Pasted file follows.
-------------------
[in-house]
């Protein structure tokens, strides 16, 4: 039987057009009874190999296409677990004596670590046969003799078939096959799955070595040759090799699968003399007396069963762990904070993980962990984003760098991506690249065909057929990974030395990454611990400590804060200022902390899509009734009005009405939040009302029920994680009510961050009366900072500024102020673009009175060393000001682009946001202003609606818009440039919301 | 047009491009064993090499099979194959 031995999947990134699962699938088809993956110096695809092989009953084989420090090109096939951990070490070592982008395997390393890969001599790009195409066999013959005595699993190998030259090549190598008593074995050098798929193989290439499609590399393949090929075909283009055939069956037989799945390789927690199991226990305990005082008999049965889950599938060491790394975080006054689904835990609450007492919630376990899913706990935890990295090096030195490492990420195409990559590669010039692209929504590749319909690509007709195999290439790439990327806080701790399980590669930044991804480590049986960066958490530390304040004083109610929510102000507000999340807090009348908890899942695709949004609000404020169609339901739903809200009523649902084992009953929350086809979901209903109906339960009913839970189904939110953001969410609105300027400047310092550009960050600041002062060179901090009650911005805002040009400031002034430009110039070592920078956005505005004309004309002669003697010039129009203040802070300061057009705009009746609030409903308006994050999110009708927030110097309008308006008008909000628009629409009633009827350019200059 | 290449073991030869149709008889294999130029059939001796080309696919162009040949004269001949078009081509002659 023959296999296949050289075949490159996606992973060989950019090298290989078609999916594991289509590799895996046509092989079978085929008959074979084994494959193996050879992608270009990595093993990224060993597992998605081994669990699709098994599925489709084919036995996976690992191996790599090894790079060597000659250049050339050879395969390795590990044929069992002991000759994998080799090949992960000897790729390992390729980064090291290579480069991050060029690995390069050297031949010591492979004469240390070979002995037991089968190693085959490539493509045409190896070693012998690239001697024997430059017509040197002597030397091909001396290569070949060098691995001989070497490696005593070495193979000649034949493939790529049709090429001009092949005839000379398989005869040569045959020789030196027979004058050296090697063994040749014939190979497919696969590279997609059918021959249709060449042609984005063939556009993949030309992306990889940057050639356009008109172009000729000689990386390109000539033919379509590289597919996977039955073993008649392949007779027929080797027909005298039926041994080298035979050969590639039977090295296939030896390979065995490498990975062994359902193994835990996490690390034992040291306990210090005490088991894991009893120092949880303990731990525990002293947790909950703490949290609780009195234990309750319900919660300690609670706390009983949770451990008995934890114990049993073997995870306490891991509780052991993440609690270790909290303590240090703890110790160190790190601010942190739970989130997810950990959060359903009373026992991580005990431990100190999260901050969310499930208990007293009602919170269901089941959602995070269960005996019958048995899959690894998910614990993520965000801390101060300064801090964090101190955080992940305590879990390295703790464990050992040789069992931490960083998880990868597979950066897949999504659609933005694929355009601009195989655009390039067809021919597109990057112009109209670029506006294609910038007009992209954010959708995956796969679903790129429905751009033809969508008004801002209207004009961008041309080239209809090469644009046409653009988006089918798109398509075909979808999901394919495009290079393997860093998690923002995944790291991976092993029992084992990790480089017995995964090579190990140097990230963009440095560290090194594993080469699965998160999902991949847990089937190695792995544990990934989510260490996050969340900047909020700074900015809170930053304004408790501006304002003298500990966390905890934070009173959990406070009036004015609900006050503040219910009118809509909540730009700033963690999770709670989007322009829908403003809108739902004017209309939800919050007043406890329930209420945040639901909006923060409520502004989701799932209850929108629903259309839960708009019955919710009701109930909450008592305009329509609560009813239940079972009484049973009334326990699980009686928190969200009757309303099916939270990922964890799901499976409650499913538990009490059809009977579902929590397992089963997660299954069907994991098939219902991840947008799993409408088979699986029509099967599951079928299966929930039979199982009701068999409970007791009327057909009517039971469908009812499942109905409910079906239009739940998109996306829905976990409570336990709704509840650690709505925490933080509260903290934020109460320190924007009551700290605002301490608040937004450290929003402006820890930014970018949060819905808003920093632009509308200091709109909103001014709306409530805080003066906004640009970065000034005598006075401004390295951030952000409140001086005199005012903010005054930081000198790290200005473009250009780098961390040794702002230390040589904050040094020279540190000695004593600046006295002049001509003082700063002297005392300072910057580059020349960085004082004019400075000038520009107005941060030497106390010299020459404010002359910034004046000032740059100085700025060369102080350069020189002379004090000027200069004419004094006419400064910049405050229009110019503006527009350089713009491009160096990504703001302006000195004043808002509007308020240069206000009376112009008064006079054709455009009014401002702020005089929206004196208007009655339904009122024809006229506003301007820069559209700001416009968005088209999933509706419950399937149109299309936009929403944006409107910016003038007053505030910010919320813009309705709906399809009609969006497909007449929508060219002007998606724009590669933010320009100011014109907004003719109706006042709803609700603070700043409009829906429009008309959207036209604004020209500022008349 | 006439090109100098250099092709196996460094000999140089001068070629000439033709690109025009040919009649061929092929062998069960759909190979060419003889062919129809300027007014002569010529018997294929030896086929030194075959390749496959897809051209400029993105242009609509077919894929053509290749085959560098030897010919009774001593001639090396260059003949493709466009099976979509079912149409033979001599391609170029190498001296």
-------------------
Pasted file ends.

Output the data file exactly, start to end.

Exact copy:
[in-house]
């Protein structure tokens, strides 16, 4: 039987057009009874190999296409677990004596670590046969003799078939096959799955070595040759090799699968003399007396069963762990904070993980962990984003760098991506690249065909057929990974030395990454611990400590804060200022902390899509009734009005009405939040009302029920994680009510961050009366900072500024102020673009009175060393000001682009946001202003609606818009440039919301 | 047009491009064993090499099979194959 031995999947990134699962699938088809993956110096695809092989009953084989420090090109096939951990070490070592982008395997390393890969001599790009195409066999013959005595699993190998030259090549190598008593074995050098798929193989290439499609590399393949090929075909283009055939069956037989799945390789927690199991226990305990005082008999049965889950599938060491790394975080006054689904835990609450007492919630376990899913706990935890990295090096030195490492990420195409990559590669010039692209929504590749319909690509007709195999290439790439990327806080701790399980590669930044991804480590049986960066958490530390304040004083109610929510102000507000999340807090009348908890899942695709949004609000404020169609339901739903809200009523649902084992009953929350086809979901209903109906339960009913839970189904939110953001969410609105300027400047310092550009960050600041002062060179901090009650911005805002040009400031002034430009110039070592920078956005505005004309004309002669003697010039129009203040802070300061057009705009009746609030409903308006994050999110009708927030110097309008308006008008909000628009629409009633009827350019200059 | 290449073991030869149709008889294999130029059939001796080309696919162009040949004269001949078009081509002659 023959296999296949050289075949490159996606992973060989950019090298290989078609999916594991289509590799895996046509092989079978085929008959074979084994494959193996050879992608270009990595093993990224060993597992998605081994669990699709098994599925489709084919036995996976690992191996790599090894790079060597000659250049050339050879395969390795590990044929069992002991000759994998080799090949992960000897790729390992390729980064090291290579480069991050060029690995390069050297031949010591492979004469240390070979002995037991089968190693085959490539493509045409190896070693012998690239001697024997430059017509040197002597030397091909001396290569070949060098691995001989070497490696005593070495193979000649034949493939790529049709090429001009092949005839000379398989005869040569045959020789030196027979004058050296090697063994040749014939190979497919696969590279997609059918021959249709060449042609984005063939556009993949030309992306990889940057050639356009008109172009000729000689990386390109000539033919379509590289597919996977039955073993008649392949007779027929080797027909005298039926041994080298035979050969590639039977090295296939030896390979065995490498990975062994359902193994835990996490690390034992040291306990210090005490088991894991009893120092949880303990731990525990002293947790909950703490949290609780009195234990309750319900919660300690609670706390009983949770451990008995934890114990049993073997995870306490891991509780052991993440609690270790909290303590240090703890110790160190790190601010942190739970989130997810950990959060359903009373026992991580005990431990100190999260901050969310499930208990007293009602919170269901089941959602995070269960005996019958048995899959690894998910614990993520965000801390101060300064801090964090101190955080992940305590879990390295703790464990050992040789069992931490960083998880990868597979950066897949999504659609933005694929355009601009195989655009390039067809021919597109990057112009109209670029506006294609910038007009992209954010959708995956796969679903790129429905751009033809969508008004801002209207004009961008041309080239209809090469644009046409653009988006089918798109398509075909979808999901394919495009290079393997860093998690923002995944790291991976092993029992084992990790480089017995995964090579190990140097990230963009440095560290090194594993080469699965998160999902991949847990089937190695792995544990990934989510260490996050969340900047909020700074900015809170930053304004408790501006304002003298500990966390905890934070009173959990406070009036004015609900006050503040219910009118809509909540730009700033963690999770709670989007322009829908403003809108739902004017209309939800919050007043406890329930209420945040639901909006923060409520502004989701799932209850929108629903259309839960708009019955919710009701109930909450008592305009329509609560009813239940079972009484049973009334326990699980009686928190969200009757309303099916939270990922964890799901499976409650499913538990009490059809009977579902929590397992089963997660299954069907994991098939219902991840947008799993409408088979699986029509099967599951079928299966929930039979199982009701068999409970007791009327057909009517039971469908009812499942109905409910079906239009739940998109996306829905976990409570336990709704509840650690709505925490933080509260903290934020109460320190924007009551700290605002301490608040937004450290929003402006820890930014970018949060819905808003920093632009509308200091709109909103001014709306409530805080003066906004640009970065000034005598006075401004390295951030952000409140001086005199005012903010005054930081000198790290200005473009250009780098961390040794702002230390040589904050040094020279540190000695004593600046006295002049001509003082700063002297005392300072910057580059020349960085004082004019400075000038520009107005941060030497106390010299020459404010002359910034004046000032740059100085700025060369102080350069020189002379004090000027200069004419004094006419400064910049405050229009110019503006527009350089713009491009160096990504703001302006000195004043808002509007308020240069206000009376112009008064006079054709455009009014401002702020005089929206004196208007009655339904009122024809006229506003301007820069559209700001416009968005088209999933509706419950399937149109299309936009929403944006409107910016003038007053505030910010919320813009309705709906399809009609969006497909007449929508060219002007998606724009590669933010320009100011014109907004003719109706006042709803609700603070700043409009829906429009008309959207036209604004020209500022008349 | 006439090109100098250099092709196996460094000999140089001068070629000439033709690109025009040919009649061929092929062998069960759909190979060419003889062919129809300027007014002569010529018997294929030896086929030194075959390749496959897809051209400029993105242009609509077919894929053509290749085959560098030897010919009774001593001639090396260059003949493709466009099976979509079912149409033979001599391609170029190498001296």